Grokking upside scenarios in Crimea
As Ukraine prepares to evacuate its military from Crimea, I believe we should look at upside scenarios in Ukraine. Most of my commentary to date has been focused on risk assessment. But the pullout of Ukraine from Crimea is the first major sign of de-escalation I have seen in a while, which warrants a look at future positive outcomes.
Here’s what I have been saying about the global backdrop:
- After the Soviet Union broke up, Russia’s global geo-strategic position declined
- The United States used this decline to increase its geo-strategic position to where many spoke of American global hegemony
- Specifically, the United States, allied with the EU via NATO, advanced its sphere of influence deep into eastern Europe
- Beginning around the turn of the century, post-Soviet American power peaked and post-Soviet Russia power bottomed
- Afterwards, America became ensconced in wars against terrorism and domestic economic crisis
- Meanwhile emerging market growth brought several new countries like India and China into play as potential regional rivals
- Growth in emerging markets increased natural resource prices, fuelling a resurgence in Russia
By the time we got to the Georgian – Russian war in South Ossetia, this was the geopolitical position.
The US was friendly to Russia only in a weakened and subservient position that did not threaten American hegemony. But when a revitalized Russia showed that they wanted to maintain influence in the so-called near abroad of former Soviet countries, the gloves were off and Russia again became an enemy state for many in the US military industrial complex. That is why the Georgian situation came to a head. The US/NATO/EU triumpharate was trying to reach as far east as possible into the former Soviet bloc and Putin’s Russia decided to make a stand.
Now I think Georgia and Ukraine are lost to Russia except via military conquest. These countries are going to eventually move into an association agreement with the EU. And I believe Russia understands this. The question is whether they will accept it or use force to prevent it. If the Russians accept it, then the Crimean crisis ends here. Ukraine has told us it does not want to engage Russia militarily the way Georgia did. It is too weak economically to do so. And so it has made a plan to evacuate its military from Crimea. There are 15,000 Ukrainian troops on Crimea versus 20,000 Russian troops. According to the Wall Street Journal, 25,000 places in mainland Ukraine have been prepared for the transfer of the Ukrainian troops and their families as they leave Crimea.
It could all end here then. Ukraine evacuates Crimea. Russia agrees to protect pro-Ukrainian citizens in Crimea and to maintain peace to prevent ethnic violence. Russia and Ukraine work out an agreement that allows Crimea to continue to receive energy supplies through Ukraine until a Russian energy route is well-established. And the two deal with issues surrounding government debt and compensation for lost territory. That is the upside scenario.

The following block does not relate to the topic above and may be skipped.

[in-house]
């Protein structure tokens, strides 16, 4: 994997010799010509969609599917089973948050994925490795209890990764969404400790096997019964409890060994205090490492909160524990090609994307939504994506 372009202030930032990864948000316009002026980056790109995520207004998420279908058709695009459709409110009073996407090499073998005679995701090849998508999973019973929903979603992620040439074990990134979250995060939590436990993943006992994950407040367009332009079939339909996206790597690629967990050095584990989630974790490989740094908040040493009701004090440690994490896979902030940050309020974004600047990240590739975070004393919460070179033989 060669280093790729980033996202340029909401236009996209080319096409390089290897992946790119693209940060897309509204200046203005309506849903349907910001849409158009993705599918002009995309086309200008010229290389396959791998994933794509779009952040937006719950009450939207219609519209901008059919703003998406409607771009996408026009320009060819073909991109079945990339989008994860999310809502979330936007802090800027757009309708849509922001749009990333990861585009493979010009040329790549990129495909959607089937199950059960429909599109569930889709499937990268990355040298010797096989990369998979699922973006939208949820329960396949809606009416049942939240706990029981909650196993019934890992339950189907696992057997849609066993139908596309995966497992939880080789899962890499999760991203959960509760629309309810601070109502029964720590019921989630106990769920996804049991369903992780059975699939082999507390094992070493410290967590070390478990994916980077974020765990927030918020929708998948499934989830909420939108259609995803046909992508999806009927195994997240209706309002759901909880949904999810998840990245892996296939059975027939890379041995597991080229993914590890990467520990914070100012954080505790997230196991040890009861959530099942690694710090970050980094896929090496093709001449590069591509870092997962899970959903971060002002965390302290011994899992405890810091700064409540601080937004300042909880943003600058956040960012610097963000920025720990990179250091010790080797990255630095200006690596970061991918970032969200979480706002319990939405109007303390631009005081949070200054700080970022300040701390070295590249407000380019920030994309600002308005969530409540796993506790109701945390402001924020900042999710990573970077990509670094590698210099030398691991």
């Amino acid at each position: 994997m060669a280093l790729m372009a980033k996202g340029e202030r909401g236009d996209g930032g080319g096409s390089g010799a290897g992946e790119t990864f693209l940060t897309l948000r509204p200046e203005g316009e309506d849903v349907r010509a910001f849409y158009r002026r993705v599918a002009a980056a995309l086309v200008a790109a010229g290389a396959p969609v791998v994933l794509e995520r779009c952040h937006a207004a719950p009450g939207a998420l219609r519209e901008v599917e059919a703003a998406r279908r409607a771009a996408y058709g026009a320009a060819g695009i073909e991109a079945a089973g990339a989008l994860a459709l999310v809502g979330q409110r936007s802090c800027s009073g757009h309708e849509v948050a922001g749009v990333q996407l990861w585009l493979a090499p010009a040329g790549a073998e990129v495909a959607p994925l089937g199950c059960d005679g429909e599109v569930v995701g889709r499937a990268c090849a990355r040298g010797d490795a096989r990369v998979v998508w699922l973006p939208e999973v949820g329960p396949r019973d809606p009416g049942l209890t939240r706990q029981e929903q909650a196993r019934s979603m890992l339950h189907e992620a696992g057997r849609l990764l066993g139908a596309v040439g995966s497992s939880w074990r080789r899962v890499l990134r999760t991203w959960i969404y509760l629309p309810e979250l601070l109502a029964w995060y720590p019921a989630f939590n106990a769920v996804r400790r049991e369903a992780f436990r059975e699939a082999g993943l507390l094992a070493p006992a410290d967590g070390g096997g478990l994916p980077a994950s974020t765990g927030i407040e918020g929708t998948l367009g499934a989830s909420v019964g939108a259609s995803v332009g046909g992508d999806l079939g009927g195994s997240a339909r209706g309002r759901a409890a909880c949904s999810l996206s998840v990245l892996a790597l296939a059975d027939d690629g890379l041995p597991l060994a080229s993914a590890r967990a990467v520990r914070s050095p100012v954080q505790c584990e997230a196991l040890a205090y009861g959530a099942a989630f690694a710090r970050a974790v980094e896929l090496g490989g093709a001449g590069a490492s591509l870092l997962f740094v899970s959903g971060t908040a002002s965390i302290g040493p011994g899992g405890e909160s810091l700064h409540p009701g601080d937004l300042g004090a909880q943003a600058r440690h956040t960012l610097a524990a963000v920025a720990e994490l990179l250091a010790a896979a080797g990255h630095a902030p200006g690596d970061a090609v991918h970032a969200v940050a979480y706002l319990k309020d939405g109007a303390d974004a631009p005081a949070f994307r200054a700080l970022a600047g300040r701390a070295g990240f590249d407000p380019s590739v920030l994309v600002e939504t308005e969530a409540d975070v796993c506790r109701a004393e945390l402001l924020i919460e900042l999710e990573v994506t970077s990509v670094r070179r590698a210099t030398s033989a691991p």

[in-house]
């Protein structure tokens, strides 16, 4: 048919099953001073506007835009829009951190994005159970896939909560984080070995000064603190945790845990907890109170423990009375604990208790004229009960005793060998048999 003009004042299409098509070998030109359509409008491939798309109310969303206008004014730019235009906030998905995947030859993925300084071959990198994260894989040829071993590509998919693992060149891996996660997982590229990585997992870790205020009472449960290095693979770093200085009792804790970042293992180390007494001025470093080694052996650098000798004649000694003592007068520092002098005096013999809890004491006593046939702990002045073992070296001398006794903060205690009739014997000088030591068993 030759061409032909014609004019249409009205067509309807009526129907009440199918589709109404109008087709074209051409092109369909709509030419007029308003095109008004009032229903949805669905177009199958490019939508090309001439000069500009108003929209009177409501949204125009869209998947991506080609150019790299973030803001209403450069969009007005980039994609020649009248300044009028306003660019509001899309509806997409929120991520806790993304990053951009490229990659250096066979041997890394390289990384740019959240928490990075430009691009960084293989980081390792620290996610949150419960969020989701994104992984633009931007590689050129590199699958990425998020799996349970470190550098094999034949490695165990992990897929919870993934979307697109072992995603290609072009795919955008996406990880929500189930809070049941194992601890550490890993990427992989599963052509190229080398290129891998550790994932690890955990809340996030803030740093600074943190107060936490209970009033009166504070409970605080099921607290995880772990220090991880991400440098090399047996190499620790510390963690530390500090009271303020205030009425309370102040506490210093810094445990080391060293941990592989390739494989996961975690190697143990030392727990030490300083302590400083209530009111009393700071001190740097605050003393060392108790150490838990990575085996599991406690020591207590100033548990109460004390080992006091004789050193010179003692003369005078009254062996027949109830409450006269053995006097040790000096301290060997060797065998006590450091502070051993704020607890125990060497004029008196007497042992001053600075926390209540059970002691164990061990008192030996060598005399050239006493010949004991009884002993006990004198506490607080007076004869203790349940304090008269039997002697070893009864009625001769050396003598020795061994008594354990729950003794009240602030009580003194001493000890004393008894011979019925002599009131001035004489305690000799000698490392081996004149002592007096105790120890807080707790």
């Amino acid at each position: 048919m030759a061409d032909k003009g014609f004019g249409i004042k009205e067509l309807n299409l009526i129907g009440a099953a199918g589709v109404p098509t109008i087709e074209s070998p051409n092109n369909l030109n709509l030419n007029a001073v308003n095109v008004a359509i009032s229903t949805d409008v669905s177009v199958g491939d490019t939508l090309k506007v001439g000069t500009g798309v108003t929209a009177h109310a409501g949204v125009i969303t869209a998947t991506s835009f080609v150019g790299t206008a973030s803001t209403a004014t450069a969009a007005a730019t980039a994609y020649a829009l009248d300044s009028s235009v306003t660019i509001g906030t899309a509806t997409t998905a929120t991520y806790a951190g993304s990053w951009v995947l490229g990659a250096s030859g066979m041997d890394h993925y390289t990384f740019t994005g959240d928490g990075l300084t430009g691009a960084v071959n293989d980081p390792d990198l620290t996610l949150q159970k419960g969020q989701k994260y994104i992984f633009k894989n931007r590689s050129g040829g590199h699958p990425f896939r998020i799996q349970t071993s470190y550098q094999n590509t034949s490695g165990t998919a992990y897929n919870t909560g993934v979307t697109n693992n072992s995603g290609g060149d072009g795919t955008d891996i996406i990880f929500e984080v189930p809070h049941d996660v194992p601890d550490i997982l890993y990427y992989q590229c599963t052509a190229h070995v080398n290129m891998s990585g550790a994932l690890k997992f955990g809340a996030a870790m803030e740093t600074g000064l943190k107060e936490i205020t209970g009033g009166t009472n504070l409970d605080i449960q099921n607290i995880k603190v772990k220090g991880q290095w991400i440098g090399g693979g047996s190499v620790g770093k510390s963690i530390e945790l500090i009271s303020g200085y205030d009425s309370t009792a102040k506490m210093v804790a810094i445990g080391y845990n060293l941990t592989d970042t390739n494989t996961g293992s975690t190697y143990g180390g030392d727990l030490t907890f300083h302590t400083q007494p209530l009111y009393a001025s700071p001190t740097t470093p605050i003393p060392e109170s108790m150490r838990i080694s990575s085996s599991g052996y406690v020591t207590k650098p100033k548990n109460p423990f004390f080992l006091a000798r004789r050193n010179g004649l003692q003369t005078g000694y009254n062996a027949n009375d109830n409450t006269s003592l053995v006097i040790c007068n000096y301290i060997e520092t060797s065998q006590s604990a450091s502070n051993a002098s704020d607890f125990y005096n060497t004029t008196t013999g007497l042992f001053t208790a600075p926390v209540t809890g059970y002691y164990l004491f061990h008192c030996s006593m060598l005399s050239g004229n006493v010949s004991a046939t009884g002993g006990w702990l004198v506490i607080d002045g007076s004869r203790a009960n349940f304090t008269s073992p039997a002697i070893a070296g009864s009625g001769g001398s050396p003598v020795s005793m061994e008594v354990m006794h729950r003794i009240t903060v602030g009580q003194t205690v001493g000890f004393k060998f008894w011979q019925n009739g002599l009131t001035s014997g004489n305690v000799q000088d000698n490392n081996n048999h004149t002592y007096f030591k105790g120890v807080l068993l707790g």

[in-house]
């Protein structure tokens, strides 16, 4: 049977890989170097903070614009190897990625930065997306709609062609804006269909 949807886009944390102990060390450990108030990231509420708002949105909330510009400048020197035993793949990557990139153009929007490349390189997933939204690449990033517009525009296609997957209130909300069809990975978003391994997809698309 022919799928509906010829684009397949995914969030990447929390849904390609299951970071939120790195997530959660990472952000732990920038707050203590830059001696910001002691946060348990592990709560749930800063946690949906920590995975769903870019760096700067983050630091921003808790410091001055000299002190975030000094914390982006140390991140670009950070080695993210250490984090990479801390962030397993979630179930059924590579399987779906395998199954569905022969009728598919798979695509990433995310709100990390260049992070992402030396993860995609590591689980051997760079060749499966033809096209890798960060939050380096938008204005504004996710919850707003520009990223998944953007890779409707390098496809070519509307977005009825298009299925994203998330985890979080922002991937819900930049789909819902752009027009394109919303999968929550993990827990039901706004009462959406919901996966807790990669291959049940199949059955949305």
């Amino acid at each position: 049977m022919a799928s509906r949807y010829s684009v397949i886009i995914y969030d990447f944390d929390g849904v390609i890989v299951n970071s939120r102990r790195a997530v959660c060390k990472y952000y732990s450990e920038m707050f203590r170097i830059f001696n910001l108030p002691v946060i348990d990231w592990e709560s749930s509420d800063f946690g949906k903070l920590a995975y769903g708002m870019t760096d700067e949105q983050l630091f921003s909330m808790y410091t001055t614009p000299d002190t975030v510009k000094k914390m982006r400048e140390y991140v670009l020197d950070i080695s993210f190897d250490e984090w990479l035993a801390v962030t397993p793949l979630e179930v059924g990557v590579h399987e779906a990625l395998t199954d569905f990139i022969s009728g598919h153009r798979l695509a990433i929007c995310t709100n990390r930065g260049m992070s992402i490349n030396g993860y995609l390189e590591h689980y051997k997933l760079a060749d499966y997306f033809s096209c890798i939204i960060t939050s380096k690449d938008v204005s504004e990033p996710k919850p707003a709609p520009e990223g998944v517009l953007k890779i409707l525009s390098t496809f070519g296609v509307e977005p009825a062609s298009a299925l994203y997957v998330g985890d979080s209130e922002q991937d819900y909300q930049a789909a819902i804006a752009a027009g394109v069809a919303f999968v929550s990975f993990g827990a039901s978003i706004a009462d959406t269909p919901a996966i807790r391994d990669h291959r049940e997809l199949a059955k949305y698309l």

If Ukraine peacefully accepts the loss of Crimea and Russia regains unhindered access to Crimea, the land around its warm water port at Sevastopol, without the potential of it falling into NATO hands, this could be over. Eventually the sanctions would end.
But the damage here diplomatically is considerable. Russia will never view the West the same. Apparently, Putin has always harbored a deep resentment for the second-class status the West has given post-Soviet Russia. And only now are we realizing it. In my view, this is a case of clear overreach, particularly by the US. It is all fine and good for Ukraine to develop an association agreement with the EU independently of the US. But it is clear that the US has been agitating for this behind the scenes with money and advise. Diplomats from the US have been in contact with pro-Western Ukrainian leaders, trying to influence policy. Of course, Russia knows this. And of course, Russia was appalled. When Yanukovych was deposed, there had to be an aggressive response from the Russians. That much is clear.
The EU and the US though get it now. And I believe we are indeed in another Cold War. But this time, Russia is going to try to make allies: China, India, Pakistan and whoever else it can. The US has no one to blame for this disaster but itself. Had the US allowed events to unfold naturally, with countries in Russia’s near abroad making overtures to the EU independent of US encouragement, perhaps a new Cold War could have been avoided. But the US is still very much concerned with hegemonic and unbridled power. It is this over-reaching that has brought it antagonism in Russia, which will undo all of the entreaties toward detente. But at least, this outline presents a situation that isn’t a threat to the global economy.